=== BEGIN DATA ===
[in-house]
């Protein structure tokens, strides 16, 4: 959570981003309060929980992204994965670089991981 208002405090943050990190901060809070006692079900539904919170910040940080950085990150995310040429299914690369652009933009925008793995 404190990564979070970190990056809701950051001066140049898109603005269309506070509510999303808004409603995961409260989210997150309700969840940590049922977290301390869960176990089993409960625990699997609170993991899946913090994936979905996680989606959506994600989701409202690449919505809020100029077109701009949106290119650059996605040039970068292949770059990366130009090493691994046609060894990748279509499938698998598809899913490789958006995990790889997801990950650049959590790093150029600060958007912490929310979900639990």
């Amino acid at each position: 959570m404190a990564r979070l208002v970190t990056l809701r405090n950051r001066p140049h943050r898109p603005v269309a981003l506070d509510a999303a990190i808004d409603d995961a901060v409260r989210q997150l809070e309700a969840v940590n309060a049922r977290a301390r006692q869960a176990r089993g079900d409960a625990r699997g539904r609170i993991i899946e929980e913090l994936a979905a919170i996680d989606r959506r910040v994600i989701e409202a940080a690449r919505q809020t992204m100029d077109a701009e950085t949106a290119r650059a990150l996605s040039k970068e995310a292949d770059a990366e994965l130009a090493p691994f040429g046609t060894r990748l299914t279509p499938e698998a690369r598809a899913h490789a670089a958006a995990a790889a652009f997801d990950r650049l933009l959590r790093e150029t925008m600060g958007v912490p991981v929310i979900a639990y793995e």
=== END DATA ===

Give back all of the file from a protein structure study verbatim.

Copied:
[in-house]
């Protein structure tokens, strides 16, 4: 959570981003309060929980992204994965670089991981 208002405090943050990190901060809070006692079900539904919170910040940080950085990150995310040429299914690369652009933009925008793995 404190990564979070970190990056809701950051001066140049898109603005269309506070509510999303808004409603995961409260989210997150309700969840940590049922977290301390869960176990089993409960625990699997609170993991899946913090994936979905996680989606959506994600989701409202690449919505809020100029077109701009949106290119650059996605040039970068292949770059990366130009090493691994046609060894990748279509499938698998598809899913490789958006995990790889997801990950650049959590790093150029600060958007912490929310979900639990």
């Amino acid at each position: 959570m404190a990564r979070l208002v970190t990056l809701r405090n950051r001066p140049h943050r898109p603005v269309a981003l506070d509510a999303a990190i808004d409603d995961a901060v409260r989210q997150l809070e309700a969840v940590n309060a049922r977290a301390r006692q869960a176990r089993g079900d409960a625990r699997g539904r609170i993991i899946e929980e913090l994936a979905a919170i996680d989606r959506r910040v994600i989701e409202a940080a690449r919505q809020t992204m100029d077109a701009e950085t949106a290119r650059a990150l996605s040039k970068e995310a292949d770059a990366e994965l130009a090493p691994f040429g046609t060894r990748l299914t279509p499938e698998a690369r598809a899913h490789a670089a958006a995990a790889a652009f997801d990950r650049l933009l959590r790093e150029t925008m600060g958007v912490p991981v929310i979900a639990y793995e």